Honoree Tayonna Johnson WHS ’21 to Attend Howard University in Fall 2021
Baltimore— Western High School Foundation, established to preserve and strengthen the shining legacy and excellence of the nation’s oldest all-girls public high school, announced Tayonna Johnson as the 2021 recipient of the Lois and Irving Blum Social Justice Fellowship at Western High School.
The scholarship program is funded by the Lois and Irving Blum Foundation through Carolyn “Patty” Blum (WHS 1967), Clinical Professor of Law, Emerita at Berkeley Law, University of California, who founded and directed the International Human Rights Law Clinic, and her family. The $5,000 scholarship is awarded annually to a Western senior demonstrating social justice activism in the city or state.
“The Western High School Foundation’s mission to preserve and strengthen Western’s legacy dovetails perfectly with my family’s plan to create social justice activism scholarships at the Baltimore high schools each family member attended. The scholarships honor our parents’ values and recognize the schools where we had grown intellectually and developed lifelong friendships,” said Professor Blum.
In addition to family members, Blum’s close family friend, Margaret “Peg” Cohen (WHS 1966), serves as a member of the selection committee for Western. As Western’s second Blum Scholar, Johnson plans to attend Howard University this fall.
Founded in 1867 with its motto of Excellence in Truth and Service, Howard University is nationally ranked #2 among the Top Historically Black Colleges and Universities by U.S. News & World Report.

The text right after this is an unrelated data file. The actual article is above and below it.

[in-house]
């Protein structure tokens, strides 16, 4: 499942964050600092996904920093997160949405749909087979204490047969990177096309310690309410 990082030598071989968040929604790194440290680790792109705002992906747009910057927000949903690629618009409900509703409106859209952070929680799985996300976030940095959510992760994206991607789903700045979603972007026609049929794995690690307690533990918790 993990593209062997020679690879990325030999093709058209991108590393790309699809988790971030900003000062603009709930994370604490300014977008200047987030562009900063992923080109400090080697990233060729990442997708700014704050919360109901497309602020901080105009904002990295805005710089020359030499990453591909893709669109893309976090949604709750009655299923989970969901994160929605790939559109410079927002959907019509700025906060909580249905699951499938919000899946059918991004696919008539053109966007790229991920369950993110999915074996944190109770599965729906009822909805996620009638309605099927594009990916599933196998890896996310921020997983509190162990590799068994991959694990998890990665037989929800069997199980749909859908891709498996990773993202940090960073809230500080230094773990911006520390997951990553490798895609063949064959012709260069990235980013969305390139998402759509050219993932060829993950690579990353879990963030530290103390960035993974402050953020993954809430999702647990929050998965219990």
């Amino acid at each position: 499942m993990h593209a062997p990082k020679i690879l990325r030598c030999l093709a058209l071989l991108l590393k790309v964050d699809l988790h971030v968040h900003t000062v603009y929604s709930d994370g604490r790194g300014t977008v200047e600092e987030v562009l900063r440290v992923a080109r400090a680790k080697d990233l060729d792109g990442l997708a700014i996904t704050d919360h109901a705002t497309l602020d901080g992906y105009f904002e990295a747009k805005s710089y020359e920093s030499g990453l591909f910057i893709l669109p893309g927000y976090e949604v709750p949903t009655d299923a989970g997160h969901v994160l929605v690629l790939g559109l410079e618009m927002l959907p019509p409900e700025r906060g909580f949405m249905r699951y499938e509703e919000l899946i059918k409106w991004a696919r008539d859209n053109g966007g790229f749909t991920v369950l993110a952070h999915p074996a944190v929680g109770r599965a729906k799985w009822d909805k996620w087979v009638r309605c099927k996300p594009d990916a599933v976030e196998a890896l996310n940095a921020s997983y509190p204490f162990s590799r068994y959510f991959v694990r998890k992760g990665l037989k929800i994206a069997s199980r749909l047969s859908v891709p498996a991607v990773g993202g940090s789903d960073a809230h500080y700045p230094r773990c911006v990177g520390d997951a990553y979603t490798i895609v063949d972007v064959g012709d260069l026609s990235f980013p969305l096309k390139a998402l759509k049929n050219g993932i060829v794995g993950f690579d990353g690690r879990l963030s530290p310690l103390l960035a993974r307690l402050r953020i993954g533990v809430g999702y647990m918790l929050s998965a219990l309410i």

Johnson, was selected by the Blum selection committee for her talent, passion and community engagement, said Professor Blum who noted, “It is truly uplifting to see the special girls who are graduating under Principal White’s leadership.” Principal White has been frequently honored for her leadership in education.
Even at her young age, Johnson is certain of her life direction: motivating youth through music. She was featured recently for the Healing City Baltimore Summit 2021 singing “Save Me,” which is about her thinking process as she was getting through trauma. Johnson’s frequent, consistent partnering with Healing City and Heart Smiles has given her the opportunity to help youth who struggle with issues unique to inner city life by setting a personal example of pursuing dreams.
In March 2021, Johnson was featured on PBS NewsHour focusing on her work with Hip Hop Public Health’s “Community Immunity” video to ensure its authentic reflection of Baltimore City. The video exposed common vaccine myths and misconceptions to help influence communities in making better decisions during the pandemic.
After college graduation, she plans to return to Baltimore to establish a building for inner city young artists where they can record their music and learn more about the music industry.
Johnson said, “It’s very important to help young people who have so much talent to reach their full potential. I want to be that person who can set an example for others; I want others to be able to say ‘If Tayonna can do it, so can I!’”
Johnson has been influenced by Western’s motto “We have received light, let us give light.”
Professor Blum’s life has been a testament to the value of giving light, according to Carolyn O’Keefe (WHS 1974), president of the Western High School Foundation. “Patty sets a strong example of philanthropy for other Western alumnae and, importantly, for every citizen committed to social justice. After all, every day, Western works to advance gender and racial equity in real time, with immediate and long-term positive impact on young women.”
Founded in 1844, Western High School is the oldest all-girls public school in the nation. Its notable alumnae include: Henrietta Szold; Etta and Claribel Cone; Judge Sarah T. Hughes; Astronomer Nancy Grace Roman; Dr. Nancy Grasmick; Anna Deavere Smith; and Maryland State Senator Jill Carter.